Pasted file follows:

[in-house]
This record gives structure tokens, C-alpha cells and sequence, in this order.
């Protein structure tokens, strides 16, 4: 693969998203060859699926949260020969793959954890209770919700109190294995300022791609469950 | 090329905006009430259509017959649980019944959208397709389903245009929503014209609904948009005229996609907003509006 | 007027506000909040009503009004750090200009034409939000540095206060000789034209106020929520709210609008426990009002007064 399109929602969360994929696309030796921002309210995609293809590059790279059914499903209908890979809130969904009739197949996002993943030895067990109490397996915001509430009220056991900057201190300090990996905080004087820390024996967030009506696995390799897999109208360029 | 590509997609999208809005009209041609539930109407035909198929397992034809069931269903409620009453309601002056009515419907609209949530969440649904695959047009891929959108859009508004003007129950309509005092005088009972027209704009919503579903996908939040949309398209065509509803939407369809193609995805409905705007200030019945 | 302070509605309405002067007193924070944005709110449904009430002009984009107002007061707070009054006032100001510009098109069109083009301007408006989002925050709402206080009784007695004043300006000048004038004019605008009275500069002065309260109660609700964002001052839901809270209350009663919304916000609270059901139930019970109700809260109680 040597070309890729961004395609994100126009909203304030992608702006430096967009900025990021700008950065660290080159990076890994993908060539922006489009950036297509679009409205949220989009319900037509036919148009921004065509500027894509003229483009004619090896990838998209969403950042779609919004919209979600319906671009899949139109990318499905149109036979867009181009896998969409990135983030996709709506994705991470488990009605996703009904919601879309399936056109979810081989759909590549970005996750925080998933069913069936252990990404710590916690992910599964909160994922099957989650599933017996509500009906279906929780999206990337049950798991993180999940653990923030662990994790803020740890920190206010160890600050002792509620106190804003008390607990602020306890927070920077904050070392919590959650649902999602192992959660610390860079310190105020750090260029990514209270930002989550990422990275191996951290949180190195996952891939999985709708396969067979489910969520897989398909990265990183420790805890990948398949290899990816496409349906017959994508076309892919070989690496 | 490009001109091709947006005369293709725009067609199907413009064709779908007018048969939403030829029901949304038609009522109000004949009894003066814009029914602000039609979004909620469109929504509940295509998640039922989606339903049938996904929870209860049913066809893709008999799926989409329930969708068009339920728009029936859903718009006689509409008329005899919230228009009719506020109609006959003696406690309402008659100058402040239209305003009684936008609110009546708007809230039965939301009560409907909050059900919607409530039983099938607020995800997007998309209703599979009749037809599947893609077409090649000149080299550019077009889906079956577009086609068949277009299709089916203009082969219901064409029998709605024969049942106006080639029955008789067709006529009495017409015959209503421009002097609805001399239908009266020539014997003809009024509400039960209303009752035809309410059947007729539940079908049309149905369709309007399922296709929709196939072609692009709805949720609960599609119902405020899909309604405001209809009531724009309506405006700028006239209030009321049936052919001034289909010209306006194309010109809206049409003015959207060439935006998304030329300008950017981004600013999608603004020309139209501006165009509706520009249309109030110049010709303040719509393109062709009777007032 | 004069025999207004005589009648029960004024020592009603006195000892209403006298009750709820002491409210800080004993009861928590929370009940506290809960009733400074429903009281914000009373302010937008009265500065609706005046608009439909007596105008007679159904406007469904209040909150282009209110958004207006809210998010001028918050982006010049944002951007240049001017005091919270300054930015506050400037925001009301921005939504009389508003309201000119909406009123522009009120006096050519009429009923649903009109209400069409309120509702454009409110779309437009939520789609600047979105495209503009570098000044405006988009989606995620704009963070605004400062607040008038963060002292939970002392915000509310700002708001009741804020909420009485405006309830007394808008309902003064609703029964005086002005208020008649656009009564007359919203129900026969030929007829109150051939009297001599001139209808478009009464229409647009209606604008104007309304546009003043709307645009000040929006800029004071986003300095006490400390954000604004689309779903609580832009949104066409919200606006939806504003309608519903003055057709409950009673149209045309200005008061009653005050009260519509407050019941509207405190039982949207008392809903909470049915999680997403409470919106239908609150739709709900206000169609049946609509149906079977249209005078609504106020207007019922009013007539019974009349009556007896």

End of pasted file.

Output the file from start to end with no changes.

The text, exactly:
[in-house]
This record gives structure tokens, C-alpha cells and sequence, in this order.
């Protein structure tokens, strides 16, 4: 693969998203060859699926949260020969793959954890209770919700109190294995300022791609469950 | 090329905006009430259509017959649980019944959208397709389903245009929503014209609904948009005229996609907003509006 | 007027506000909040009503009004750090200009034409939000540095206060000789034209106020929520709210609008426990009002007064 399109929602969360994929696309030796921002309210995609293809590059790279059914499903209908890979809130969904009739197949996002993943030895067990109490397996915001509430009220056991900057201190300090990996905080004087820390024996967030009506696995390799897999109208360029 | 590509997609999208809005009209041609539930109407035909198929397992034809069931269903409620009453309601002056009515419907609209949530969440649904695959047009891929959108859009508004003007129950309509005092005088009972027209704009919503579903996908939040949309398209065509509803939407369809193609995805409905705007200030019945 | 302070509605309405002067007193924070944005709110449904009430002009984009107002007061707070009054006032100001510009098109069109083009301007408006989002925050709402206080009784007695004043300006000048004038004019605008009275500069002065309260109660609700964002001052839901809270209350009663919304916000609270059901139930019970109700809260109680 040597070309890729961004395609994100126009909203304030992608702006430096967009900025990021700008950065660290080159990076890994993908060539922006489009950036297509679009409205949220989009319900037509036919148009921004065509500027894509003229483009004619090896990838998209969403950042779609919004919209979600319906671009899949139109990318499905149109036979867009181009896998969409990135983030996709709506994705991470488990009605996703009904919601879309399936056109979810081989759909590549970005996750925080998933069913069936252990990404710590916690992910599964909160994922099957989650599933017996509500009906279906929780999206990337049950798991993180999940653990923030662990994790803020740890920190206010160890600050002792509620106190804003008390607990602020306890927070920077904050070392919590959650649902999602192992959660610390860079310190105020750090260029990514209270930002989550990422990275191996951290949180190195996952891939999985709708396969067979489910969520897989398909990265990183420790805890990948398949290899990816496409349906017959994508076309892919070989690496 | 490009001109091709947006005369293709725009067609199907413009064709779908007018048969939403030829029901949304038609009522109000004949009894003066814009029914602000039609979004909620469109929504509940295509998640039922989606339903049938996904929870209860049913066809893709008999799926989409329930969708068009339920728009029936859903718009006689509409008329005899919230228009009719506020109609006959003696406690309402008659100058402040239209305003009684936008609110009546708007809230039965939301009560409907909050059900919607409530039983099938607020995800997007998309209703599979009749037809599947893609077409090649000149080299550019077009889906079956577009086609068949277009299709089916203009082969219901064409029998709605024969049942106006080639029955008789067709006529009495017409015959209503421009002097609805001399239908009266020539014997003809009024509400039960209303009752035809309410059947007729539940079908049309149905369709309007399922296709929709196939072609692009709805949720609960599609119902405020899909309604405001209809009531724009309506405006700028006239209030009321049936052919001034289909010209306006194309010109809206049409003015959207060439935006998304030329300008950017981004600013999608603004020309139209501006165009509706520009249309109030110049010709303040719509393109062709009777007032 | 004069025999207004005589009648029960004024020592009603006195000892209403006298009750709820002491409210800080004993009861928590929370009940506290809960009733400074429903009281914000009373302010937008009265500065609706005046608009439909007596105008007679159904406007469904209040909150282009209110958004207006809210998010001028918050982006010049944002951007240049001017005091919270300054930015506050400037925001009301921005939504009389508003309201000119909406009123522009009120006096050519009429009923649903009109209400069409309120509702454009409110779309437009939520789609600047979105495209503009570098000044405006988009989606995620704009963070605004400062607040008038963060002292939970002392915000509310700002708001009741804020909420009485405006309830007394808008309902003064609703029964005086002005208020008649656009009564007359919203129900026969030929007829109150051939009297001599001139209808478009009464229409647009209606604008104007309304546009003043709307645009000040929006800029004071986003300095006490400390954000604004689309779903609580832009949104066409919200606006939806504003309608519903003055057709409950009673149209045309200005008061009653005050009260519509407050019941509207405190039982949207008392809903909470049915999680997403409470919106239908609150739709709900206000169609049946609509149906079977249209005078609504106020207007019922009013007539019974009349009556007896």